Re: [Marbling] Two papers on marbling
- THANK YOU JAKE.... for all your work and information for decades, and your dedication to marbling. You are a gem!
On 05/15/12, jemiljan<jemiljan@...> wrote:
Greetings Fellow Marblers,
Later this year, I will be presenting some of my research on marbling drawn primarily from Persian sources in two parts at two different conferences. The The first, "Naqsh Bar Āb: The Transfer of Paper Marbling Techniques between India, Iran and Turkey", will be given at the International Society of Iranian Studies (ISIS) conference, which is being held for the first time ever in Turkey. My presentation on a panel concerning Safavid sources on Art and Craft (Panel #101), moderated by Professor Sussan Babaie.
In case anyone in Istanbul is interested, you can register for the conference here:
There is a day rate and reasonable student rate as well.
That lecture will focus primarily on both literary and historical sources primarily in Persian (though I'll mention passages in two Turkish texts as well), especially a pair of letters written by two artists in Ardabil in Iran, to another Persian marbler in India, Mir Muhammad Tahir, who had sent to them samples of his work. Basically, they both express their amazement at seeing his work in the most eloquent of terms. The letters make clear that the governor of Azerbaijan and the guardian of the Safavid ancestral shrine in Ardabil, Z'ulfiqar Khan Qaramanlu, was himself astonished by the papers and ordered the artists to make similarr ones for use on his manuscripts. The first letter by Mulla Khalili Veqqari is an extremely finely written letter in the most eloquent style of rhyming prose. He basically ask the Mir for hints and tips about his methods. The second letter by Yahya Qazvini, who is also mentioned as a marbler in the Gulistan-i Hunar of Qazi Ahmad, indicates that the Mir has responded, to his query and so he is sending him samples asking him for criticism. It also contains a clever chronogram making a pun on the MIr's name, which is dated to 1599-1600.
The second part, "Naqsh bar ab: Safavid marbled papers of the late 16th-early 17th century," will be presented at the Metropolitan Museum for the Historians of Islamic Art Assn. symposium at the Metropolitan Museum of Art in October, on the third panel entitled "Paper and Painting," on October 19th, which is chaired by Dr. Eleanor Sims. For more information, see:
There is no single-day registration for this symposium, but members of the Met Museum and students do receive discounts.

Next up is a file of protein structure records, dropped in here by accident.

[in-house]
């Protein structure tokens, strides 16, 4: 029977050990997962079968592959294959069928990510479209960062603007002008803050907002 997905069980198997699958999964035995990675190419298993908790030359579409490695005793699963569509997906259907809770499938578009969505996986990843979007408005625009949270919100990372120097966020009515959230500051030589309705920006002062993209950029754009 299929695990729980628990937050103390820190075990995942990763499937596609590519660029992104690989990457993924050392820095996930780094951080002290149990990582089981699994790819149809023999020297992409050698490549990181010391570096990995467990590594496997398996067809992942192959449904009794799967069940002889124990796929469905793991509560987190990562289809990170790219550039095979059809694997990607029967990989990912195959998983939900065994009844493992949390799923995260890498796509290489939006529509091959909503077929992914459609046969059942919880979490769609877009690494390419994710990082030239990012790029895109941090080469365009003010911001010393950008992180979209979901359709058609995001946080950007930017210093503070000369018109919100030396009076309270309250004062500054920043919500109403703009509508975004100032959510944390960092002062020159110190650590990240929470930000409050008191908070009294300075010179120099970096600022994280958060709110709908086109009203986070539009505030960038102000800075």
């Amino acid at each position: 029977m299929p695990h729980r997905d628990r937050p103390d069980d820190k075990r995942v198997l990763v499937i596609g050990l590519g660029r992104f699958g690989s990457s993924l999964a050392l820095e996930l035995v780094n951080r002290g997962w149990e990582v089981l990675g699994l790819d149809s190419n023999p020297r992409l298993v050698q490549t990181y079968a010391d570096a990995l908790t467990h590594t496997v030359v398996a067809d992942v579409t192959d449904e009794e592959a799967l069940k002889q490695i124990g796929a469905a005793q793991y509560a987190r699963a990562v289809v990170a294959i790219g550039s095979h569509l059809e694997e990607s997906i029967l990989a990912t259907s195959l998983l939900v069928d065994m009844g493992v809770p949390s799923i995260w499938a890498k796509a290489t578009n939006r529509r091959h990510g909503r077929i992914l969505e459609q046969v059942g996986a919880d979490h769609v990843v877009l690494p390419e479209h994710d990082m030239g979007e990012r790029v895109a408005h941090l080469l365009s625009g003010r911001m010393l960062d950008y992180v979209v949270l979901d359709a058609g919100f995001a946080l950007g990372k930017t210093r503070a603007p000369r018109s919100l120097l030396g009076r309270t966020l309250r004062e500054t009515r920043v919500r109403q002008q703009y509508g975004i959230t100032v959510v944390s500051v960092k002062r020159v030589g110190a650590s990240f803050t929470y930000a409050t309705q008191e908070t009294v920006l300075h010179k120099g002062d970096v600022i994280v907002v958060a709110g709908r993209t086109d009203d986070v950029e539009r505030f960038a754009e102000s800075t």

This second presentation will cover the early evolution of marbling, and focus on the analysis of physical evidence in light of the literary sources that I will have covered at the ISIS conference. Much of the discussion will focus on specific marbled papers in the Met Museum, including the brilliantly colored and gold-flecked marbled borders Mantiq al-Tayr (Conference of the Birds) by Farid al-Din Attar.
Here's just one leaf from this manuscript:
A Persian accession seal spanning the marbler border and the text is from the Safavid Ancestral shrine in Ardabil, where the aforementioned artists worked, and it is also dated very soon after the date that Yahya Qazvini's letter was written, indicating that they were likely made there using the Mir's instructions. The marbling is clearly more advanced than what is seen before that time: very crisp, fine lines, brilliant colors, and more careful and intentional pattern formation. Also, at least eight colors were used instead of just 3-4 at most as seen in papers before that time.
Together, this evidence provides proof that the techniques and procedures for marbling as we know it today were really honed in India before being transferred to Iran and Turkey. I'm not saying it was invented there (and that is still a contentious issue in my view), but the art was definitely perfected there, and passaged in the Turkish Tertib-i Risale-i Ebri (dated after 1615) also indicate that the author was aware of some of these techniques, for he mentions Indian materials and specifically comments on their being unavailable in Turkey. It is my hope that by presenting this research, a certain balance will be brought to current information on marbling, which almost exclusively focuses on Turkey and Turkish techniques. I do plan to publish both papers together as one article in a peer-reviewed journal such as Muqarnas or Artibus Asiæ, or the Journal of Islamic Manuscripts.
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